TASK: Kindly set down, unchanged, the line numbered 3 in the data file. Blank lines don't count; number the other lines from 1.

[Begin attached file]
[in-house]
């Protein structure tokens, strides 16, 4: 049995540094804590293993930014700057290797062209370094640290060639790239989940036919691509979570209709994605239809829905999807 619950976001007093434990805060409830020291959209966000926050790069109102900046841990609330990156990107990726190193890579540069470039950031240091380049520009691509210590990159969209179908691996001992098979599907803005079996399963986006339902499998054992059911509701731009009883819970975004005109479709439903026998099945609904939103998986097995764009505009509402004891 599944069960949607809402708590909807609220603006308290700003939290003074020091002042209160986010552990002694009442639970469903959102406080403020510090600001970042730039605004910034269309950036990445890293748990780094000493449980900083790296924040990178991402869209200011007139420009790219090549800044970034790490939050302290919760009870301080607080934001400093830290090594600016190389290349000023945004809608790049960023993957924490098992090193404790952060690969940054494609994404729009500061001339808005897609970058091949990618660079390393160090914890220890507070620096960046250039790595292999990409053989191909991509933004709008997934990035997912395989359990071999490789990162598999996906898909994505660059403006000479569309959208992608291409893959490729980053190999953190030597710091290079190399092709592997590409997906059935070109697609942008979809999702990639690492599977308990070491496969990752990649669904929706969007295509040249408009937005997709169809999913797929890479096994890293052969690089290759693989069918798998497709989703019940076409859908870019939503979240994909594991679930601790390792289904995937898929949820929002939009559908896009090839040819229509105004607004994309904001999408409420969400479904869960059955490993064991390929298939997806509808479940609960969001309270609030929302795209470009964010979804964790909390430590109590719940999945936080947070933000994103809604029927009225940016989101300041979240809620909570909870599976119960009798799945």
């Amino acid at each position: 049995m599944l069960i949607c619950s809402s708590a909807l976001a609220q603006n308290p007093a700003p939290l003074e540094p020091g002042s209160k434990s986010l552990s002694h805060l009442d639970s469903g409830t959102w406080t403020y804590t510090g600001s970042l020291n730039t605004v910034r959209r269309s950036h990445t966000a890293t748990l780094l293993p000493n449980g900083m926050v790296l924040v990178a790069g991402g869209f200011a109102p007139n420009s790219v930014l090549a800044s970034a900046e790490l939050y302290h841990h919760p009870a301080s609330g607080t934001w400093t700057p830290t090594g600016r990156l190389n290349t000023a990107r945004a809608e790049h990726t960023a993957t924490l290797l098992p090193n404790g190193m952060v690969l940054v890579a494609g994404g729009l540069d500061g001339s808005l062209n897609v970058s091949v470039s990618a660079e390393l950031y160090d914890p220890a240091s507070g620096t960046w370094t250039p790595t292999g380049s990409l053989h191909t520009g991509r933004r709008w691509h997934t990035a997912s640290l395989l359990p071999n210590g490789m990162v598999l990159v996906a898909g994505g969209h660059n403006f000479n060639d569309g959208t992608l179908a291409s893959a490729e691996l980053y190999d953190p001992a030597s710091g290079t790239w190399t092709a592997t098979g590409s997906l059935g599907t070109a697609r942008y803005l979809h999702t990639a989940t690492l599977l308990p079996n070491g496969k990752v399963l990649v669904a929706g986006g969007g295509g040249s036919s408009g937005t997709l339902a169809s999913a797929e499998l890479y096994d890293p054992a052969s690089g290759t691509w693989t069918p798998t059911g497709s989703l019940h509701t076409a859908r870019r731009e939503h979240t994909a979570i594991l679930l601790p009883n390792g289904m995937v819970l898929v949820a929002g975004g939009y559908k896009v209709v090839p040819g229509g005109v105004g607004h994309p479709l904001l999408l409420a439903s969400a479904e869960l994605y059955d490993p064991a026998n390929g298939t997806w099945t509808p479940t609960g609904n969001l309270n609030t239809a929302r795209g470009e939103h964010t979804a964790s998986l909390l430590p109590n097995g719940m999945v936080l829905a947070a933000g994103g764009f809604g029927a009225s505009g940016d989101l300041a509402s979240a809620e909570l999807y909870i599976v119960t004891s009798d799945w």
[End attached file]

């Amino acid at each position: 049995m599944l069960i949607c619950s809402s708590a909807l976001a609220q603006n308290p007093a700003p939290l003074e540094p020091g002042s209160k434990s986010l552990s002694h805060l009442d639970s469903g409830t959102w406080t403020y804590t510090g600001s970042l020291n730039t605004v910034r959209r269309s950036h990445t966000a890293t748990l780094l293993p000493n449980g900083m926050v790296l924040v990178a790069g991402g869209f200011a109102p007139n420009s790219v930014l090549a800044s970034a900046e790490l939050y302290h841990h919760p009870a301080s609330g607080t934001w400093t700057p830290t090594g600016r990156l190389n290349t000023a990107r945004a809608e790049h990726t960023a993957t924490l290797l098992p090193n404790g190193m952060v690969l940054v890579a494609g994404g729009l540069d500061g001339s808005l062209n897609v970058s091949v470039s990618a660079e390393l950031y160090d914890p220890a240091s507070g620096t960046w370094t250039p790595t292999g380049s990409l053989h191909t520009g991509r933004r709008w691509h997934t990035a997912s640290l395989l359990p071999n210590g490789m990162v598999l990159v996906a898909g994505g969209h660059n403006f000479n060639d569309g959208t992608l179908a291409s893959a490729e691996l980053y190999d953190p001992a030597s710091g290079t790239w190399t092709a592997t098979g590409s997906l059935g599907t070109a697609r942008y803005l979809h999702t990639a989940t690492l599977l308990p079996n070491g496969k990752v399963l990649v669904a929706g986006g969007g295509g040249s036919s408009g937005t997709l339902a169809s999913a797929e499998l890479y096994d890293p054992a052969s690089g290759t691509w693989t069918p798998t059911g497709s989703l019940h509701t076409a859908r870019r731009e939503h979240t994909a979570i594991l679930l601790p009883n390792g289904m995937v819970l898929v949820a929002g975004g939009y559908k896009v209709v090839p040819g229509g005109v105004g607004h994309p479709l904001l999408l409420a439903s969400a479904e869960l994605y059955d490993p064991a026998n390929g298939t997806w099945t509808p479940t609960g609904n969001l309270n609030t239809a929302r795209g470009e939103h964010t979804a964790s998986l909390l430590p109590n097995g719940m999945v936080l829905a947070a933000g994103g764009f809604g029927a009225s505009g940016d989101l300041a509402s979240a809620e909570l999807y909870i599976v119960t004891s009798d799945w």